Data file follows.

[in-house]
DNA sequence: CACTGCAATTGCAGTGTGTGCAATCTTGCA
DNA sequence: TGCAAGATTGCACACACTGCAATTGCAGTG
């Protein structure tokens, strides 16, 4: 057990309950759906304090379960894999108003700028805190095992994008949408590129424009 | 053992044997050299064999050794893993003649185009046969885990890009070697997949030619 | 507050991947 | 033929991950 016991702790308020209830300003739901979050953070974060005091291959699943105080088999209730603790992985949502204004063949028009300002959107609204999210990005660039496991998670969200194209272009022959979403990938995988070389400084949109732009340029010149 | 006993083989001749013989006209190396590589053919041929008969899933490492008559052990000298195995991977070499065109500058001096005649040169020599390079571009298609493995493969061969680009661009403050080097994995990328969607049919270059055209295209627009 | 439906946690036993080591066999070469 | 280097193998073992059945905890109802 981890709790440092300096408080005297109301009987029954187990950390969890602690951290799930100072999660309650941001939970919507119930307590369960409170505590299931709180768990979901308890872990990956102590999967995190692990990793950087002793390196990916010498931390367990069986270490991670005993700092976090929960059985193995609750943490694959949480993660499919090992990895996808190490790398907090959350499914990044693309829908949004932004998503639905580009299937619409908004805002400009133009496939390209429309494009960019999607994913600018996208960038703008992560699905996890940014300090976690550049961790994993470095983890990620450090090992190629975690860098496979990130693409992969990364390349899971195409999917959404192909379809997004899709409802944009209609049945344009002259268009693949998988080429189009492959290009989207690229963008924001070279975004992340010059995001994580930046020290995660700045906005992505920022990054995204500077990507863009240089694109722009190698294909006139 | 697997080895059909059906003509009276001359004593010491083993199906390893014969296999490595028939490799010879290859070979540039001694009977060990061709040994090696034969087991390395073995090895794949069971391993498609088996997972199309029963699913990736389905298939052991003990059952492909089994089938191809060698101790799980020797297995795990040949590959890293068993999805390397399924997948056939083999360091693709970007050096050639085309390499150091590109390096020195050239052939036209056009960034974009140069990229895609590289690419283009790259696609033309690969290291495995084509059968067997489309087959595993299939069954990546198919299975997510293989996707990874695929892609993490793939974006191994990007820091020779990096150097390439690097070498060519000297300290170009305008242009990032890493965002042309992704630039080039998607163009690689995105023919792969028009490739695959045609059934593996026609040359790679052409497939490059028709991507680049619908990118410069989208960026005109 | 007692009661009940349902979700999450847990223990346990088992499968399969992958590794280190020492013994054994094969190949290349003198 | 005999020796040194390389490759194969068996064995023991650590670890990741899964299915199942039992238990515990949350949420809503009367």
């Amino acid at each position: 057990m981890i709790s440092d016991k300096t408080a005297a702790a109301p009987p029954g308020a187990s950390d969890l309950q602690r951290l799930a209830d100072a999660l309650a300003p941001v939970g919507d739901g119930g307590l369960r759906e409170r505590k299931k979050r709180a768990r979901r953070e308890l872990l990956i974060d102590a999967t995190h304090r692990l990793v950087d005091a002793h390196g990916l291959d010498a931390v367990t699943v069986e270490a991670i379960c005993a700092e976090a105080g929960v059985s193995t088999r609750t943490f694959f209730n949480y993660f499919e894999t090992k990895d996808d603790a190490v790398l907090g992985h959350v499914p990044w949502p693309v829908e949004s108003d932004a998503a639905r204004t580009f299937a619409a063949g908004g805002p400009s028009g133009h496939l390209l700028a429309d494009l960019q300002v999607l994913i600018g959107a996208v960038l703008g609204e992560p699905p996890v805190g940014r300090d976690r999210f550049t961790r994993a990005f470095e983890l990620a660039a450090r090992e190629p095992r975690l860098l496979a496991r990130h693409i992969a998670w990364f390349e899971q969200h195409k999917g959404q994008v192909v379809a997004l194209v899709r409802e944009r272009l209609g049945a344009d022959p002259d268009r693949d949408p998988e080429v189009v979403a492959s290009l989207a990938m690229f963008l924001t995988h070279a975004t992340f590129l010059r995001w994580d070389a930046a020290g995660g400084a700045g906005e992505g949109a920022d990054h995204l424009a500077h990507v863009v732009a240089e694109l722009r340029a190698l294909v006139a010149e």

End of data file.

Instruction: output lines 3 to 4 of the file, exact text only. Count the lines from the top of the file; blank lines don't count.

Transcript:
DNA sequence: TGCAAGATTGCACACACTGCAATTGCAGTG
């Protein structure tokens, strides 16, 4: 057990309950759906304090379960894999108003700028805190095992994008949408590129424009 | 053992044997050299064999050794893993003649185009046969885990890009070697997949030619 | 507050991947 | 033929991950 016991702790308020209830300003739901979050953070974060005091291959699943105080088999209730603790992985949502204004063949028009300002959107609204999210990005660039496991998670969200194209272009022959979403990938995988070389400084949109732009340029010149 | 006993083989001749013989006209190396590589053919041929008969899933490492008559052990000298195995991977070499065109500058001096005649040169020599390079571009298609493995493969061969680009661009403050080097994995990328969607049919270059055209295209627009 | 439906946690036993080591066999070469 | 280097193998073992059945905890109802 981890709790440092300096408080005297109301009987029954187990950390969890602690951290799930100072999660309650941001939970919507119930307590369960409170505590299931709180768990979901308890872990990956102590999967995190692990990793950087002793390196990916010498931390367990069986270490991670005993700092976090929960059985193995609750943490694959949480993660499919090992990895996808190490790398907090959350499914990044693309829908949004932004998503639905580009299937619409908004805002400009133009496939390209429309494009960019999607994913600018996208960038703008992560699905996890940014300090976690550049961790994993470095983890990620450090090992190629975690860098496979990130693409992969990364390349899971195409999917959404192909379809997004899709409802944009209609049945344009002259268009693949998988080429189009492959290009989207690229963008924001070279975004992340010059995001994580930046020290995660700045906005992505920022990054995204500077990507863009240089694109722009190698294909006139 | 697997080895059909059906003509009276001359004593010491083993199906390893014969296999490595028939490799010879290859070979540039001694009977060990061709040994090696034969087991390395073995090895794949069971391993498609088996997972199309029963699913990736389905298939052991003990059952492909089994089938191809060698101790799980020797297995795990040949590959890293068993999805390397399924997948056939083999360091693709970007050096050639085309390499150091590109390096020195050239052939036209056009960034974009140069990229895609590289690419283009790259696609033309690969290291495995084509059968067997489309087959595993299939069954990546198919299975997510293989996707990874695929892609993490793939974006191994990007820091020779990096150097390439690097070498060519000297300290170009305008242009990032890493965002042309992704630039080039998607163009690689995105023919792969028009490739695959045609059934593996026609040359790679052409497939490059028709991507680049619908990118410069989208960026005109 | 007692009661009940349902979700999450847990223990346990088992499968399969992958590794280190020492013994054994094969190949290349003198 | 005999020796040194390389490759194969068996064995023991650590670890990741899964299915199942039992238990515990949350949420809503009367």